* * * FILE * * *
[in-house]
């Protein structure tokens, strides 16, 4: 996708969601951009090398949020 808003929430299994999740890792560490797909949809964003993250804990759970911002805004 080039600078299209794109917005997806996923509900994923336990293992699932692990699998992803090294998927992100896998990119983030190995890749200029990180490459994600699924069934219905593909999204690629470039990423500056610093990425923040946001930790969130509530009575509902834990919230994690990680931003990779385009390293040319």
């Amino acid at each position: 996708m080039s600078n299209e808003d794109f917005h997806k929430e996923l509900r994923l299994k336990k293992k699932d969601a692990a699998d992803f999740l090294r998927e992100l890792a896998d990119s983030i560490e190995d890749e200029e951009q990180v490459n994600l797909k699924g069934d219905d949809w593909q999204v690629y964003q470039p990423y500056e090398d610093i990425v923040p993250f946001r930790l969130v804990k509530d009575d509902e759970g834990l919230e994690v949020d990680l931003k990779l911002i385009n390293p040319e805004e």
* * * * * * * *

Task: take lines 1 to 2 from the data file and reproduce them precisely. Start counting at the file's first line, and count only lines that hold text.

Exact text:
[in-house]
């Protein structure tokens, strides 16, 4: 996708969601951009090398949020 808003929430299994999740890792560490797909949809964003993250804990759970911002805004 080039600078299209794109917005997806996923509900994923336990293992699932692990699998992803090294998927992100896998990119983030190995890749200029990180490459994600699924069934219905593909999204690629470039990423500056610093990425923040946001930790969130509530009575509902834990919230994690990680931003990779385009390293040319």